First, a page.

Dot Matrix (voiced by Kathleen Barr) — Dot Matrix is a sprite living in Mainframe. She is the daughter of Welman Matrix, and the sister of Enzo Matrix. Dot is extremely organized, always having a plan for any situation. She is a business woman, owner of Dot's Diner and business partner in several other businesses in Mainframe, including Al's Wait & Eat. Dot carries an organizer to keep track of all her businesses, to the point where Bob wonders if there is a business in Mainframe she doesn't own. She took over as command.com in the third season.
Enzo Matrix (voiced by Jesse Moss in season 1; Matthew Sinclair in season 1-2; Christopher Gray in season 3; Danny McKinnon in season 4) — Enzo Matrix is a sprite living in Mainframe. He is the son of Welman Matrix and the younger brother of Dot Matrix. When he was a young sprite his father was nullified when Mainframe's Twin City was destroyed. He lived with his older sister, Dot Matrix, at Dot's Diner. Enzo idolized Bob when the Guardian came to Mainframe to help protect the city. He was the envy of the little sprite and Enzo dreamed of being a Guardian just like Bob. Enzo's pet and best friend is a dog named Frisket. Despite his small stature Enzo is very brave, always ready to go into a Game Cube or face Megabyte or Hexadecimal. Enzo later grows up to become the renegade simply know as Matrix (voiced by Paul Dobson).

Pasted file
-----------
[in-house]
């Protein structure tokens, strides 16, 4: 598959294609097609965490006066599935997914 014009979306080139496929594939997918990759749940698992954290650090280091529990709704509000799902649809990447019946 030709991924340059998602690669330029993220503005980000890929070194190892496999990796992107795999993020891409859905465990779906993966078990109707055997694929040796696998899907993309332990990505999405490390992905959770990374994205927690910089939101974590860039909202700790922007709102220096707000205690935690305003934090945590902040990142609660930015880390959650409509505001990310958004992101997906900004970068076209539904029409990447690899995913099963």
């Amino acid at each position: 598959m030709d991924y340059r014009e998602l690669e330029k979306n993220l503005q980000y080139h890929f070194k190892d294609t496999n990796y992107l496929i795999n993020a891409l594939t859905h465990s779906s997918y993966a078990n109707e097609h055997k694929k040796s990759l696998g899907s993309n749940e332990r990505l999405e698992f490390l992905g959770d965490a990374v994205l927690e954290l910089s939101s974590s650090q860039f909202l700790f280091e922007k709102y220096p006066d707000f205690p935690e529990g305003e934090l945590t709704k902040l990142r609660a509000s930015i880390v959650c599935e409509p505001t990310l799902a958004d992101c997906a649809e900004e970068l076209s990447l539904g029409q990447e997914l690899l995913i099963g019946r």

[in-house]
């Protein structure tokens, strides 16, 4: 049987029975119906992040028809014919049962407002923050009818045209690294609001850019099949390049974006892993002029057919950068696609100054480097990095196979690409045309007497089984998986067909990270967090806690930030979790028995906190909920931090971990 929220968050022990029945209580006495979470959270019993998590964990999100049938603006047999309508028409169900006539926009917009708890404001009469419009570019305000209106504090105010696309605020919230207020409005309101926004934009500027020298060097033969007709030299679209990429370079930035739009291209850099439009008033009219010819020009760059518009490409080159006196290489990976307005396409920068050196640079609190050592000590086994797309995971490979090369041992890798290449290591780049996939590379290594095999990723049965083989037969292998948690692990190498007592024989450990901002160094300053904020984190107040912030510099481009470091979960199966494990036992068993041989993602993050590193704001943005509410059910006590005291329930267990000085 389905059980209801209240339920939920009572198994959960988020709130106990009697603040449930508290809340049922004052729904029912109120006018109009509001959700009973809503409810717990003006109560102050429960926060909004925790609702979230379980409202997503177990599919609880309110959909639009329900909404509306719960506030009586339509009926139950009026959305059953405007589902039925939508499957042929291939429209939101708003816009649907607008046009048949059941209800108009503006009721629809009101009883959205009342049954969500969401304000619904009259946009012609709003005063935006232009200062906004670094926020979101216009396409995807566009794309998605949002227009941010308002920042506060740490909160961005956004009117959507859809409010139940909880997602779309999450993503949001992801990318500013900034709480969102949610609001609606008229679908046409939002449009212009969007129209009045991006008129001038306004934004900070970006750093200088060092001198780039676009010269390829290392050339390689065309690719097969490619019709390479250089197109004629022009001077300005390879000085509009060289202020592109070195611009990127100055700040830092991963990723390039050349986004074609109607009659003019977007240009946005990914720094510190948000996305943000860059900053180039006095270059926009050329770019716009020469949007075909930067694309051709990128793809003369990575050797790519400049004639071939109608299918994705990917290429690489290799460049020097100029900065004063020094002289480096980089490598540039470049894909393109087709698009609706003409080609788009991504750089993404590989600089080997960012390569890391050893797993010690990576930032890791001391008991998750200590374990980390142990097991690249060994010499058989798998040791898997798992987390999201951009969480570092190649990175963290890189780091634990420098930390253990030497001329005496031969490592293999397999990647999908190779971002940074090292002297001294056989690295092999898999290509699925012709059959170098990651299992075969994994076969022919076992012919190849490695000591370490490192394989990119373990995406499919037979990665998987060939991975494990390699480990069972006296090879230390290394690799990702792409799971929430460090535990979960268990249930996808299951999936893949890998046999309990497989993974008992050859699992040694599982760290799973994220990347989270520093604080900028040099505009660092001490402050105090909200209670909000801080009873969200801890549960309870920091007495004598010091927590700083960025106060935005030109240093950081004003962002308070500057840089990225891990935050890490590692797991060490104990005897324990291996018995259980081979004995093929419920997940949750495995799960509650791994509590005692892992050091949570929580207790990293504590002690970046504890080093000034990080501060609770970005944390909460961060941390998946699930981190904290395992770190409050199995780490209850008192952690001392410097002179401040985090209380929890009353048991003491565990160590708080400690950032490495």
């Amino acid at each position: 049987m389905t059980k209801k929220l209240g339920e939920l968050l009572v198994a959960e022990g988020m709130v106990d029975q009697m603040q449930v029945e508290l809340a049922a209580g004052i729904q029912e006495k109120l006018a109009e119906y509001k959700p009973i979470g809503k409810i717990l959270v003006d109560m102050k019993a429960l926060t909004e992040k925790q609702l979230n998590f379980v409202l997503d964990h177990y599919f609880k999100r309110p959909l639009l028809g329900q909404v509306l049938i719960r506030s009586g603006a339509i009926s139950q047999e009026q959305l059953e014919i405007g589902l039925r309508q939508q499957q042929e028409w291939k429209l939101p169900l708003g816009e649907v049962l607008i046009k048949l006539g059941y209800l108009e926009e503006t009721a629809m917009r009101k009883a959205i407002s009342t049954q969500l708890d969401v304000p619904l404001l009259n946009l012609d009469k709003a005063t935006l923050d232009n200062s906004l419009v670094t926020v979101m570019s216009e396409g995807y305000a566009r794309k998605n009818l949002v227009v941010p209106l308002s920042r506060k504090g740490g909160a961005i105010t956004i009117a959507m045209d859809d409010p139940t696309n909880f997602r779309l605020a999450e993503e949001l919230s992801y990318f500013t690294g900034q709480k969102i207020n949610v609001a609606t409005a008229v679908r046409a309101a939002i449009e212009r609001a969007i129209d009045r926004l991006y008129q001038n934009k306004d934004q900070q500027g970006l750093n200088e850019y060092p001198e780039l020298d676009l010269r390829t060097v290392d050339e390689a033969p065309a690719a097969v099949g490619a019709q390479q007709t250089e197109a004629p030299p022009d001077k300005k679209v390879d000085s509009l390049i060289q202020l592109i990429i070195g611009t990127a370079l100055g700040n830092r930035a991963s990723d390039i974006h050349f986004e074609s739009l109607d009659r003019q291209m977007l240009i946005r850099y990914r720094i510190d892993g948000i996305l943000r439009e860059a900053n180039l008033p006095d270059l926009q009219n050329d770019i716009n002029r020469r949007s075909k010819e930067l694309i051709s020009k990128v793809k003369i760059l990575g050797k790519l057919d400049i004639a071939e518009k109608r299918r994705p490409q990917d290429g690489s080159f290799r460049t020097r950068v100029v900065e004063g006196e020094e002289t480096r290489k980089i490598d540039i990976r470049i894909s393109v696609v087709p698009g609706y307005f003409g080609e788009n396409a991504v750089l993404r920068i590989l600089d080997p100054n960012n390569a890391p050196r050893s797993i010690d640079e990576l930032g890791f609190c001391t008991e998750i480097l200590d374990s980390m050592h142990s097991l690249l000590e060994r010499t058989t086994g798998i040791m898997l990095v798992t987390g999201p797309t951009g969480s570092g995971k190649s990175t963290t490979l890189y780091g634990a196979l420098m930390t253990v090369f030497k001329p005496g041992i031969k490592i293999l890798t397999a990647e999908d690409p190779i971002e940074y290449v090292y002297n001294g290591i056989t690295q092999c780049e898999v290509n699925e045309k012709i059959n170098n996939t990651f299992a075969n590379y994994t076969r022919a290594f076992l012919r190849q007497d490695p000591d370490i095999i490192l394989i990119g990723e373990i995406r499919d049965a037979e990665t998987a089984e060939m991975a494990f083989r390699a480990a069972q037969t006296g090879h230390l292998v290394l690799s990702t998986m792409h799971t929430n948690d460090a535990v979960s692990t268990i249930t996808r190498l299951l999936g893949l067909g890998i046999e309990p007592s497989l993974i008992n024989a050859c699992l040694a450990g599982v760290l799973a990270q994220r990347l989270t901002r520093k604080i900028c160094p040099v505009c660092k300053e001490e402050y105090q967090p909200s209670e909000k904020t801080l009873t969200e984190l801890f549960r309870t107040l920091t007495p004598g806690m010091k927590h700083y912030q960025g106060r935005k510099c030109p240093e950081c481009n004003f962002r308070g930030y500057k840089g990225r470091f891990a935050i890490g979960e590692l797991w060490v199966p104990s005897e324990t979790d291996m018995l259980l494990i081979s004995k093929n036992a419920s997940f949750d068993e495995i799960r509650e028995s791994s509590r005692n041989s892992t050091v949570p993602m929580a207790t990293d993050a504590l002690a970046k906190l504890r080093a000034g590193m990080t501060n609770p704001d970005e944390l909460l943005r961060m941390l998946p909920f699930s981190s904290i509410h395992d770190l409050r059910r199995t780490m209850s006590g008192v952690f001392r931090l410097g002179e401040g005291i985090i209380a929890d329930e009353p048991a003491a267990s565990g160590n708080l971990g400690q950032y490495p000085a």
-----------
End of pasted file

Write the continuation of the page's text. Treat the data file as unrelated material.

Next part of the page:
Frisket — A red and yellow dog that belongs to Enzo and accompanies him everywhere. He was a stray at Pearson's Data Dump and was adopted as a puppy by young Enzo when he was just '00'. Frisket is extremely strong and more than a match for Hack and Slash. Enzo usually finds him hanging around Mr. Pearson's Data Dump. Frisket would defend Enzo and AndrAIa to the death, but will growl at Bob if he gets within a few feet. Frisket wouldn't do anything to directly harm Bob, but at the same time is very untrusting of the Guardian.
AndrAIa (voiced by Andrea Libman (young); Sharon Alexander (adult)) — AndrAIa is a Game Sprite introduced in season 2, originally from the Treasure of Atlantis Game. AndrAIa is classified as an Artificial Intelligence Game Sprite, meaning that her fighting ability is dependent on her ability to problem solve. AndrAIa lived in the savage wilderness of the Games and considered herself a warrior for surviving there. After meeting Enzo in her game, she becomes his inseparable friend (later girlfriend). The AI in her name refers to Artificial Intelligence.